Talking About Drinking on Television

Today Japan welcomed a new sumo champion, Goeido. It’s most interesting as in this tournament had he not done well he was going to be demoted. Well, he rose to the challenge and went 15 days undefeated. Bravo!

The television cameras were on Goeido just before the awards ceremony and the announcers filled in with some banter. Following is the conversation (that I could catch) between a former sumo wrestler, Mainoumi, and an announcer. I love that in Japan talking about drinking is normal and not shunned upon.

Announcer (A): 舞の海さん、Mainoumi-san…

Mainoumi (M):はい、Yes…

A: 豪栄道は酒飲むの? Does Goeido drink sake?

M: あ、飲みます。Yes, he drinks.

A: 飲むの? He drinks?

M: え、Yes.

A: あ、そう。。。Oh, really?

M:  気合が入ると良く飲みますよ。When he gets into it, he can drink a lot.

A: 今日は美味い酒は飲めます。。。I bet he’s going to drink really good sake tonight.

M: そうですね。Yes…

A: 遊びに行きたい。(it sounded like the announcer said that he wants to go over to Goeido’s celebration party this evening.)

I had to laugh when I heard this. Such a great commentary on how we approach drinking in Japan.

Congratulations to Goeido. The first time a sumo wrestler from Osaka has won in 86 years. Omedetou gozaimasu! I hope you are drinking very good sake tonight.

*** FYI, sake can refer to Japanese nihonshu (the fermented and brewed rice drink) or to any alcoholic beverage. However, as this is sumo, which is a very traditional sport, when the announcer asked if Mainoumi if Goeido drinks sake, I assume it means nihonshu.

 

Sumo 101

When I first lived in Japan in the late 80s, there was a great wrestler named Chiyonofuji, nicknamed “The Wolf”. He was very strong and handsome. I became hooked on sumo. We went to Ryogoku to the Kokugikan stadium in Tokyo and watched from the cheap seats in the last row. A decade later I was invited by a friend of mine who had corporate tickets that were in the front section. It was a night and day experience watching up close. It reminded me of seeing opera in New York City. My first time, as a college student, was standing room tickets in the back of the house. After I moved to NYC and had a budget for orchestra seats, it made a world of difference.

Here are some tips for you to enjoy your sumo experience, notably the food side of things.

The sport has gone through ups and downs in popularity, and now it is hard to get tickets. When we go we prefer to sit up front in the masuseki 升席 seats that are down on the floor. However, if you are not comfortable sitting on tatami mat for a few hours, then you should get seats on the second floor.

Go early and watch the sumo wrestlers as they come in. In Tokyo the top wrestlers walk into the stadium usually between 2 and 3 p.m. They are often escorted by lower-ranking wrestlers from the same beya. Fans line up with cameras to watch them come in. You are surprisingly close. You can clap your hands and wish them good luck, “ganbatte kudasai“. Be sure to check out the backs of their kimonos as there may be lovely designs, such as the kabuki mask on Endo’s back in pink above. On the right is Tochinoshin, from Georgia (the country).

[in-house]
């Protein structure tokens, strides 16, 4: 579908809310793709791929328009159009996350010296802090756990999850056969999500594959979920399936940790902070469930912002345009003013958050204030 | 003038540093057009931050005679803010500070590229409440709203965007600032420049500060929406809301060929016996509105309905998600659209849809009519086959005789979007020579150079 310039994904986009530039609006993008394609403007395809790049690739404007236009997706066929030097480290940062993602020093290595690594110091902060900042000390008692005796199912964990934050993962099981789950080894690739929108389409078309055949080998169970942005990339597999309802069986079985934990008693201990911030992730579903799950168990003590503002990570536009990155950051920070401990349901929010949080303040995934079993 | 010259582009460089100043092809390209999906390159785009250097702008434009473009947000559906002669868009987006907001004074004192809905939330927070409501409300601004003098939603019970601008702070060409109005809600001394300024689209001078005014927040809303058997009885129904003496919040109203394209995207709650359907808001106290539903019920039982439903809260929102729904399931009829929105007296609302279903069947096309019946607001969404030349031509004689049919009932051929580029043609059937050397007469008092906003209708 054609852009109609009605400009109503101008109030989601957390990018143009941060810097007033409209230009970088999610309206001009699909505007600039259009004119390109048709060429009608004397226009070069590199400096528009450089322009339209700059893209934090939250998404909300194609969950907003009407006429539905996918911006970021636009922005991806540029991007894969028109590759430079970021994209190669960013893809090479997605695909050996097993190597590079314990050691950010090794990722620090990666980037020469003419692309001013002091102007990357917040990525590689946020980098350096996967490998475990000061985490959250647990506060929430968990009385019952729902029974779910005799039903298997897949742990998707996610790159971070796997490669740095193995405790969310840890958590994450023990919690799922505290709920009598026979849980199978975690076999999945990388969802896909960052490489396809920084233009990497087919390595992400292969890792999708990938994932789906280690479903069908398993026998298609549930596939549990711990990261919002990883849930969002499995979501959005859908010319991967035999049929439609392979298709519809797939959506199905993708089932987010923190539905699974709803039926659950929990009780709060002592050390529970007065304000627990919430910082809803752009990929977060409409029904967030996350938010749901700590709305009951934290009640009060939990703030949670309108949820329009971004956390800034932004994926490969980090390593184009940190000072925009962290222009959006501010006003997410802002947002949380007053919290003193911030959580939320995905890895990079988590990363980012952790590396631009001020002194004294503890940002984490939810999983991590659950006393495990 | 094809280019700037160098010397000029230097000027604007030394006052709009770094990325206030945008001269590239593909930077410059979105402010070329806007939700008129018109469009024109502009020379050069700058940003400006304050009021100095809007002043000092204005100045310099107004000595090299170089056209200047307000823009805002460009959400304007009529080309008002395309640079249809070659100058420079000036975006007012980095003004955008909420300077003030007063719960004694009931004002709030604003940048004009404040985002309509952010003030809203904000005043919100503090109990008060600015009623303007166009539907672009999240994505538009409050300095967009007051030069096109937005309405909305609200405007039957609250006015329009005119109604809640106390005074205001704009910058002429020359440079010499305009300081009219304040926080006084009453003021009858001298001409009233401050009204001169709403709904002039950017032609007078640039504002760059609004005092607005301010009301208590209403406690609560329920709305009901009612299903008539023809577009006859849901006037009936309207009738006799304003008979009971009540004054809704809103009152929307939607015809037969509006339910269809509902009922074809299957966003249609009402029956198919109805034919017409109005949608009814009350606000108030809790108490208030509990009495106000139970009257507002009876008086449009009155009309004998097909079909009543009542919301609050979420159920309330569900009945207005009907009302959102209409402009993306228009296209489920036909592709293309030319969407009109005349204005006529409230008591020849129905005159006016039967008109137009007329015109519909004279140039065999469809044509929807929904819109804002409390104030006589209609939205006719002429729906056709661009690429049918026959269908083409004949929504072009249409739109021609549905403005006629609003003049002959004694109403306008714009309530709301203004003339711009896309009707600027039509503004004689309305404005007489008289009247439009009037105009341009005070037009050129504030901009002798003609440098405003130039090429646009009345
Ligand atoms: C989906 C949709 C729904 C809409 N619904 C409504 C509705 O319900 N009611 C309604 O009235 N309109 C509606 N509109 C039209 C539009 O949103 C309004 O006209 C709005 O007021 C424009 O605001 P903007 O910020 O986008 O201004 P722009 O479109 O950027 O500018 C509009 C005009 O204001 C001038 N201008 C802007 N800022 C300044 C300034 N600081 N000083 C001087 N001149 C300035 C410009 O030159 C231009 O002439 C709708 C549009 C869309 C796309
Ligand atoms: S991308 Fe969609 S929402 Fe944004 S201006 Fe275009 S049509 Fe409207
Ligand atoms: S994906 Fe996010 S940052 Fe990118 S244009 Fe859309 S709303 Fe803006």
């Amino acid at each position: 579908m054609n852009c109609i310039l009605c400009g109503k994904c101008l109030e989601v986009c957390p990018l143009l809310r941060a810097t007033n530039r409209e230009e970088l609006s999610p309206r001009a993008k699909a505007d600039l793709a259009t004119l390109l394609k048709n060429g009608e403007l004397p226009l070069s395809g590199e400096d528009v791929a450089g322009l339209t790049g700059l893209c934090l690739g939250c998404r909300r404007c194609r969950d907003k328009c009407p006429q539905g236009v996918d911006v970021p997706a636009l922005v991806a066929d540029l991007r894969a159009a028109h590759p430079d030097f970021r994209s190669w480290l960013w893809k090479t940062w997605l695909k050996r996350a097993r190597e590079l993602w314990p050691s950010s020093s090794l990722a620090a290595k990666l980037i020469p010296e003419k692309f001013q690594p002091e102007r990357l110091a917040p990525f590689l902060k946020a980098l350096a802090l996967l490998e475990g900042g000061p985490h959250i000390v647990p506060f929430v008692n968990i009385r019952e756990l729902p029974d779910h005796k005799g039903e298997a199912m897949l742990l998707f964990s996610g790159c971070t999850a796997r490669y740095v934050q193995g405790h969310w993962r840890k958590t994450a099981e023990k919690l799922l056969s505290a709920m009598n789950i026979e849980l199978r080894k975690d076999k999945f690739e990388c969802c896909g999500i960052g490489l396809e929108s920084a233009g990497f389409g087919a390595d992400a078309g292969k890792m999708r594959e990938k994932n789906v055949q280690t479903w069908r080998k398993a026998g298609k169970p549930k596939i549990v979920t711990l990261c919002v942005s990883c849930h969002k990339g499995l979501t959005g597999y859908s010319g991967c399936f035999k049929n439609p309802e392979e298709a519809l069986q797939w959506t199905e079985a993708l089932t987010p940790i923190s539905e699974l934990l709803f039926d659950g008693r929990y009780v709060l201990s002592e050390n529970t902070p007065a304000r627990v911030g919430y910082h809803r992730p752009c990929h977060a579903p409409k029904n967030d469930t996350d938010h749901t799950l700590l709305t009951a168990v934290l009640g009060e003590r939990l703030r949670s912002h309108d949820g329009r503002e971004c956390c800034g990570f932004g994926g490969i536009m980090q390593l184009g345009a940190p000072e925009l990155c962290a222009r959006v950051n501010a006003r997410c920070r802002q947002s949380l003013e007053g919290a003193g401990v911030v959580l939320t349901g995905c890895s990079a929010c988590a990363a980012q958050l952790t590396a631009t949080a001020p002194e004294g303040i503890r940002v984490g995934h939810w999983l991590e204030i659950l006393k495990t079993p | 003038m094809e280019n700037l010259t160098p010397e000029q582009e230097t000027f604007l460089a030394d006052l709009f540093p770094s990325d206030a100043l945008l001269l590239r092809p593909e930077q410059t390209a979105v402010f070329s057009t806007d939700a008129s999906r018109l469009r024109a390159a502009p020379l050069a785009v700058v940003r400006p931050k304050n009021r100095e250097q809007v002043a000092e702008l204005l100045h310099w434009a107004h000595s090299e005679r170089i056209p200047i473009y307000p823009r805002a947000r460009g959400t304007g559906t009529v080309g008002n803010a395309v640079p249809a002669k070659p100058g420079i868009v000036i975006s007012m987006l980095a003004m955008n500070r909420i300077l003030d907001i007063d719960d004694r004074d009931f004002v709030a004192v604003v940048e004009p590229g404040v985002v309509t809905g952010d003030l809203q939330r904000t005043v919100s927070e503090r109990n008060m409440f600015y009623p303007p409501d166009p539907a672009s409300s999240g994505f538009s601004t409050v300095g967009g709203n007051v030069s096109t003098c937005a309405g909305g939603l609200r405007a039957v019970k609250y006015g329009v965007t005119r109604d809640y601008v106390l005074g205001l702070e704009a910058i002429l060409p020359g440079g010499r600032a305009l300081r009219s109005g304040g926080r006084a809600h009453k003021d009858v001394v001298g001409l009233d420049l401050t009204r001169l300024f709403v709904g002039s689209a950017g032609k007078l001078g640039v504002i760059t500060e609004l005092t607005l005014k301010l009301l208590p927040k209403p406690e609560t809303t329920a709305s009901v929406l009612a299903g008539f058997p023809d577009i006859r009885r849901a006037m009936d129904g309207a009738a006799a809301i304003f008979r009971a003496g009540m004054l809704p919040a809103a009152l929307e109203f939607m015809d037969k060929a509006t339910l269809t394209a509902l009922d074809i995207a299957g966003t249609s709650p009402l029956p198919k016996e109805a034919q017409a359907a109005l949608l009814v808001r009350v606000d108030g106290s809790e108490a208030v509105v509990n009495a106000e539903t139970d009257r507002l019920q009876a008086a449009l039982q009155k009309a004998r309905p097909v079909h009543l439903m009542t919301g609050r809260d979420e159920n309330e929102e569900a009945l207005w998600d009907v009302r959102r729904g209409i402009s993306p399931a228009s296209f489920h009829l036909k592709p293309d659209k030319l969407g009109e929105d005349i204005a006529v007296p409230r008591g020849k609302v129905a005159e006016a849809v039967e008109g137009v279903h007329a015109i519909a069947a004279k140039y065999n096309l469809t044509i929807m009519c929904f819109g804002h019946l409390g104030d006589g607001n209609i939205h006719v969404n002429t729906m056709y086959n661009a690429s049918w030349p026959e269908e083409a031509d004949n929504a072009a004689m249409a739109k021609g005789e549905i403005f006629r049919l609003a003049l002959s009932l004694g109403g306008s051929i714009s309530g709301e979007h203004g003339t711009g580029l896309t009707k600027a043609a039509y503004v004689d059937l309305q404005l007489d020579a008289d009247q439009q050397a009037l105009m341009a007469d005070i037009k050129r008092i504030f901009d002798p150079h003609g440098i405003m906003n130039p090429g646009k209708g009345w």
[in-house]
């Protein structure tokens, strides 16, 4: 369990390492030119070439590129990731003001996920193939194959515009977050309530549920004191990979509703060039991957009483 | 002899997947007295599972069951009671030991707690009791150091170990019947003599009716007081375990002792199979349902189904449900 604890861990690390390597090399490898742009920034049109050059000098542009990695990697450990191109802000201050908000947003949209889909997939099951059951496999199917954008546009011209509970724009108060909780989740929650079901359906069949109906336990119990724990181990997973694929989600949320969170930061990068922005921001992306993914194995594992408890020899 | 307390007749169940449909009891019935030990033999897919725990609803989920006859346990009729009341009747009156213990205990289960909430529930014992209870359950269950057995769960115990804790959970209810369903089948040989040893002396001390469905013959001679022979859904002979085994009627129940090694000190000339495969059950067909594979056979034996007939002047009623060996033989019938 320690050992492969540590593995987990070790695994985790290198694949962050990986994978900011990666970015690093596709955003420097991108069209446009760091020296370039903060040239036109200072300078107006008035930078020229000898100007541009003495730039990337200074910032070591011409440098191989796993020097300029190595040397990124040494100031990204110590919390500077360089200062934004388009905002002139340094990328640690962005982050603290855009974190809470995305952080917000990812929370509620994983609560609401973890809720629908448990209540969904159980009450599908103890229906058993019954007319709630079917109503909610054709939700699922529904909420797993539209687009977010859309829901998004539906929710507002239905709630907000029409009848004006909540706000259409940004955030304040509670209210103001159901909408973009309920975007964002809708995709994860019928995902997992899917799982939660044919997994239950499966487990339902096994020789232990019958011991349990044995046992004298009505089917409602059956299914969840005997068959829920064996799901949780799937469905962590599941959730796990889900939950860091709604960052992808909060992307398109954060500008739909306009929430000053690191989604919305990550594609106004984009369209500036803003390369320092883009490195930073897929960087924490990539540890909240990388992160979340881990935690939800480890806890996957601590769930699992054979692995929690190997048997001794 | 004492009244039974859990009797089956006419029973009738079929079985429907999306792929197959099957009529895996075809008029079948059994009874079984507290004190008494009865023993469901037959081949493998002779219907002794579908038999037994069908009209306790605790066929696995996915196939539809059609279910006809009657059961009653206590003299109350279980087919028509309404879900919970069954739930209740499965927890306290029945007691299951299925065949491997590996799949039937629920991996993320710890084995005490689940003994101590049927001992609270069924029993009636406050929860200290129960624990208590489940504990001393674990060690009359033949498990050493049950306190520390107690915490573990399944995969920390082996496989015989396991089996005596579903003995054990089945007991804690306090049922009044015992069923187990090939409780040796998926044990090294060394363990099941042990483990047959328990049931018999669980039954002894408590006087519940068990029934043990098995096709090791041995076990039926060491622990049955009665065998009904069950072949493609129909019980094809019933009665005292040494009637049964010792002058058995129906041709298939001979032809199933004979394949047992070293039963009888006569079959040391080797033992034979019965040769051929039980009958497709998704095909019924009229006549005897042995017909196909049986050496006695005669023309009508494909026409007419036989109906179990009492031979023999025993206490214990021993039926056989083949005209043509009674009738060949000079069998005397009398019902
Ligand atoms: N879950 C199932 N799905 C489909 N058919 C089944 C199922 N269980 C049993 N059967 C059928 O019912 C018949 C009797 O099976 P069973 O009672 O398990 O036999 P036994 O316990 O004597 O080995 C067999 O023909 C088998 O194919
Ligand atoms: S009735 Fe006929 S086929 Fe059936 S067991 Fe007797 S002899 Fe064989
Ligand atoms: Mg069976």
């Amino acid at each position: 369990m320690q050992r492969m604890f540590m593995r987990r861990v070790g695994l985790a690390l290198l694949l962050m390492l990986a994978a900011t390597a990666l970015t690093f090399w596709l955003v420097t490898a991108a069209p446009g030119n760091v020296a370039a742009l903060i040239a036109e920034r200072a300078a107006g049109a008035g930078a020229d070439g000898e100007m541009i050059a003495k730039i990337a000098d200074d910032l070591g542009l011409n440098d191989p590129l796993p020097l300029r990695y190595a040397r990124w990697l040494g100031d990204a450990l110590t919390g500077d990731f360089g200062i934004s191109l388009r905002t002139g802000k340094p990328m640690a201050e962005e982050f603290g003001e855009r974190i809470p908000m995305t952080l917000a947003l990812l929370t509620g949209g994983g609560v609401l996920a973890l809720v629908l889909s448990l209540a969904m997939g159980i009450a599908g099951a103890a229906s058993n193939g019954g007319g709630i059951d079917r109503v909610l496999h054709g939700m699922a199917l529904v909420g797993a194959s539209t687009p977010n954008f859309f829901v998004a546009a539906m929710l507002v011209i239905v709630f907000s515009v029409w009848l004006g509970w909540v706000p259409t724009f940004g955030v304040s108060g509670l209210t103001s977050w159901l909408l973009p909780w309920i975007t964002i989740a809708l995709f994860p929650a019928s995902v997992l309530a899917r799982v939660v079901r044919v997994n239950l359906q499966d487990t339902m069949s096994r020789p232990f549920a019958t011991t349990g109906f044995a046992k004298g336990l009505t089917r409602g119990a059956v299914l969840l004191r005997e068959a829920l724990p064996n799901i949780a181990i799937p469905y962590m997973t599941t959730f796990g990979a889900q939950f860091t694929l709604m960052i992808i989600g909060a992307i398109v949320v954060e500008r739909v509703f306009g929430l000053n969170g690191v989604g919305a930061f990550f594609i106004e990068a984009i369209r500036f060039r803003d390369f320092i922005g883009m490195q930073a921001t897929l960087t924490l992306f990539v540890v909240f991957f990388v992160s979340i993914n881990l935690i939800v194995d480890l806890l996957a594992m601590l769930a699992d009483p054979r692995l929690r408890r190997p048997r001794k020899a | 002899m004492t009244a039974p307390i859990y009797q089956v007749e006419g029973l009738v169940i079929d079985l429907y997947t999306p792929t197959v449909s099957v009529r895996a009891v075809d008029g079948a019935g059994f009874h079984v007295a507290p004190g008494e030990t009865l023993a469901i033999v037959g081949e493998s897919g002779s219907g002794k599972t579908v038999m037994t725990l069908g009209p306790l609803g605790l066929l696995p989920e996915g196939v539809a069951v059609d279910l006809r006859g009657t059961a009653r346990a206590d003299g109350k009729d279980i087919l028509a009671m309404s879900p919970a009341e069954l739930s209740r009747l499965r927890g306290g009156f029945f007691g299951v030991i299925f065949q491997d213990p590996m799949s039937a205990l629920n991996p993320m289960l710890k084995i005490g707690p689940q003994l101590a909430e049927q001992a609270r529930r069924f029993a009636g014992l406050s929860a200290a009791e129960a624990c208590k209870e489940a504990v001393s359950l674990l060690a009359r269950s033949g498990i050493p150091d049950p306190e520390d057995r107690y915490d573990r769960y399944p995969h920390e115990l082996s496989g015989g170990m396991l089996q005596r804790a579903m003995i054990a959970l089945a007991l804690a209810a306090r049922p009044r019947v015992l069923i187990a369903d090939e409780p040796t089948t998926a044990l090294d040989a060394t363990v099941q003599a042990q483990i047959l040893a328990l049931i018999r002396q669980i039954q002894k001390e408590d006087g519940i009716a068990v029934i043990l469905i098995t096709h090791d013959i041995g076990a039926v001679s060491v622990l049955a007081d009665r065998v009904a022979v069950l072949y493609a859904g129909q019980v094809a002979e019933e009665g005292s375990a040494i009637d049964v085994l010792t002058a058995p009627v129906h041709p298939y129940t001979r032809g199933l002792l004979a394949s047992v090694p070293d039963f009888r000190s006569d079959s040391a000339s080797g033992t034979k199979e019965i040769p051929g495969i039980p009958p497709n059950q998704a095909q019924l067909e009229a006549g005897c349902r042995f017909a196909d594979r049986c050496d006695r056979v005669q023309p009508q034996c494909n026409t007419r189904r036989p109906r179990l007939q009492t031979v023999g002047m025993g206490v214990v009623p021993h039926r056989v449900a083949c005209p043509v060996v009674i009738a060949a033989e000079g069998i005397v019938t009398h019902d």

When you go into the stadium, be sure to rent the English-language radio so you can have a play-by-play. There is plenty to see in the stadium, so allow for some time to walk around.

Be sure to get a bowl of chanko nabe. In the stadium there is a banquet room that has serves up a bowl of the famous hot pot that sumo wrestlers eat.

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Bring your own food and beverages. Many sports venues allow customers to bring in their own food. We love bringing in our own food as that way we don’t waste time standing in line. At the Kokugikan you can even bring in your own beer, sake, or wine. Above are inari zushi, deep-fried tofu that is simmered in a sweet soy broth and stuffed with seasoned rice. If you are in Tokyo on holidays, then just stop by a depachika and pick up a bento and a bottle of saké. Ask for small cups at the department store as they usually have tasting cups on hand. Alternatively, a convenient store will have the essentials, beer, onigiri (stuffed rice balls), and chips.

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Watch the wrestlers come on the dohyo. You should be in your seats by 3:45 p.m. (earlier on the final day). This is the only chance you’ll see all of the wrestlers together. At the end of the day, we also like to watch the closing ceremony. One of the wrestlers artistically swings a large bow in a dramatic fashion. The sound of the drums is a sign that the day has come to an end.

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Divide your trash into paper and plastic and discard on your way out.

  • The sumo tournament in Tokyo is in January, May, and September.
  • If something unexpected happens, some spectators will throw their zabuton (cushions) towards the dohyo. It doesn’t happen often, so it’s great fun to witness.
  • Many of the top wrestlers are not Japanese. Many are from Mongolia, but other countries include Bulgaria, Georgia, and Egypt.
  • The trains can be very crowded when the day ends. Consider grabbing dinner or a drink near the stadium before jumping on the train.